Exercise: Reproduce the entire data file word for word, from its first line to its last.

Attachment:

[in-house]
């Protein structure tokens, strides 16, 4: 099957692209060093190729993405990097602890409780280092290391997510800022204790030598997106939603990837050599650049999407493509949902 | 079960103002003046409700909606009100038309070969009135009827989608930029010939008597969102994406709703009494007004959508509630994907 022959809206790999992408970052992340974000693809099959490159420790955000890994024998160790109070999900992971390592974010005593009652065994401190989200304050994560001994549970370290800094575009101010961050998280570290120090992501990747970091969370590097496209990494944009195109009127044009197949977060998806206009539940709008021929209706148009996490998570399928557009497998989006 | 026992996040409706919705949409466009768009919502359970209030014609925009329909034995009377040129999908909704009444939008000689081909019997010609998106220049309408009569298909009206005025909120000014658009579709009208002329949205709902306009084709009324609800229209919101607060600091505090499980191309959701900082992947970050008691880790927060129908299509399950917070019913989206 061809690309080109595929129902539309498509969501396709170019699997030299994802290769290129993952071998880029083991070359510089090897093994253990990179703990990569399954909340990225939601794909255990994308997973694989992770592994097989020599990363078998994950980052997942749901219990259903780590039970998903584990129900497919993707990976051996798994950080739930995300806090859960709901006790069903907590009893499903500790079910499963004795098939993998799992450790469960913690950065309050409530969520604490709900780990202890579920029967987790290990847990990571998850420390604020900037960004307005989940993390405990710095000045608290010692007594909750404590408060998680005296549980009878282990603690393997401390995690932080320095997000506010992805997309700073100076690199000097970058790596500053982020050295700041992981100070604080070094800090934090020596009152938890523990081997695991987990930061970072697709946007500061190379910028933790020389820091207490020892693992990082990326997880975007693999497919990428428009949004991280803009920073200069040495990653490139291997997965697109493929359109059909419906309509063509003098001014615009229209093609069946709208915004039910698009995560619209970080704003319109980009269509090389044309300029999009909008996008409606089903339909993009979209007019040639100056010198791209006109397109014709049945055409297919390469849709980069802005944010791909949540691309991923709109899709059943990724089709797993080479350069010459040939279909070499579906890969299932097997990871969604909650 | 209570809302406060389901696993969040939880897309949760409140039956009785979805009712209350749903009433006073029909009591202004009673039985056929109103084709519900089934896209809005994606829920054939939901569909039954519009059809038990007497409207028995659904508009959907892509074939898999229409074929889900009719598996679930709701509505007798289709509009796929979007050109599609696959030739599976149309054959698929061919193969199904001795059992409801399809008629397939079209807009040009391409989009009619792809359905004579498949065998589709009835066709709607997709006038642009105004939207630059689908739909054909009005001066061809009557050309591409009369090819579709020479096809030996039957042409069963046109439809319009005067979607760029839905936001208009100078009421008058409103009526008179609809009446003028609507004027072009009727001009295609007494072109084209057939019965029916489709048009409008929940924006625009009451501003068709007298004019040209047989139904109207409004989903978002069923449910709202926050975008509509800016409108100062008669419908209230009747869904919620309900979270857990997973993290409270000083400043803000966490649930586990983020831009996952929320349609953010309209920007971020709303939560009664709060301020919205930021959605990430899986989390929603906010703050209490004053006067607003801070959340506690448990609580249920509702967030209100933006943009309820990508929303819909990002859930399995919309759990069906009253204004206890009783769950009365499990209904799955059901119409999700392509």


[in-house]
């Protein structure tokens, strides 16, 4: 099957692209060093190729993405990097602890409780280092290391997510800022204790030598997106939603990837050599650049999407493509949902 | 079960103002003046409700909606009100038309070969009135009827989608930029010939008597969102994406709703009494007004959508509630994907 022959809206790999992408970052992340974000693809099959490159420790955000890994024998160790109070999900992971390592974010005593009652065994401190989200304050994560001994549970370290800094575009101010961050998280570290120090992501990747970091969370590097496209990494944009195109009127044009197949977060998806206009539940709008021929209706148009996490998570399928557009497998989006 | 026992996040409706919705949409466009768009919502359970209030014609925009329909034995009377040129999908909704009444939008000689081909019997010609998106220049309408009569298909009206005025909120000014658009579709009208002329949205709902306009084709009324609800229209919101607060600091505090499980191309959701900082992947970050008691880790927060129908299509399950917070019913989206 061809690309080109595929129902539309498509969501396709170019699997030299994802290769290129993952071998880029083991070359510089090897093994253990990179703990990569399954909340990225939601794909255990994308997973694989992770592994097989020599990363078998994950980052997942749901219990259903780590039970998903584990129900497919993707990976051996798994950080739930995300806090859960709901006790069903907590009893499903500790079910499963004795098939993998799992450790469960913690950065309050409530969520604490709900780990202890579920029967987790290990847990990571998850420390604020900037960004307005989940993390405990710095000045608290010692007594909750404590408060998680005296549980009878282990603690393997401390995690932080320095997000506010992805997309700073100076690199000097970058790596500053982020050295700041992981100070604080070094800090934090020596009152938890523990081997695991987990930061970072697709946007500061190379910028933790020389820091207490020892693992990082990326997880975007693999497919990428428009949004991280803009920073200069040495990653490139291997997965697109493929359109059909419906309509063509003098001014615009229209093609069946709208915004039910698009995560619209970080704003319109980009269509090389044309300029999009909008996008409606089903339909993009979209007019040639100056010198791209006109397109014709049945055409297919390469849709980069802005944010791909949540691309991923709109899709059943990724089709797993080479350069010459040939279909070499579906890969299932097997990871969604909650 | 209570809302406060389901696993969040939880897309949760409140039956009785979805009712209350749903009433006073029909009591202004009673039985056929109103084709519900089934896209809005994606829920054939939901569909039954519009059809038990007497409207028995659904508009959907892509074939898999229409074929889900009719598996679930709701509505007798289709509009796929979007050109599609696959030739599976149309054959698929061919193969199904001795059992409801399809008629397939079209807009040009391409989009009619792809359905004579498949065998589709009835066709709607997709006038642009105004939207630059689908739909054909009005001066061809009557050309591409009369090819579709020479096809030996039957042409069963046109439809319009005067979607760029839905936001208009100078009421008058409103009526008179609809009446003028609507004027072009009727001009295609007494072109084209057939019965029916489709048009409008929940924006625009009451501003068709007298004019040209047989139904109207409004989903978002069923449910709202926050975008509509800016409108100062008669419908209230009747869904919620309900979270857990997973993290409270000083400043803000966490649930586990983020831009996952929320349609953010309209920007971020709303939560009664709060301020919205930021959605990430899986989390929603906010703050209490004053006067607003801070959340506690448990609580249920509702967030209100933006943009309820990508929303819909990002859930399995919309759990069906009253204004206890009783769950009365499990209904799955059901119409999700392509």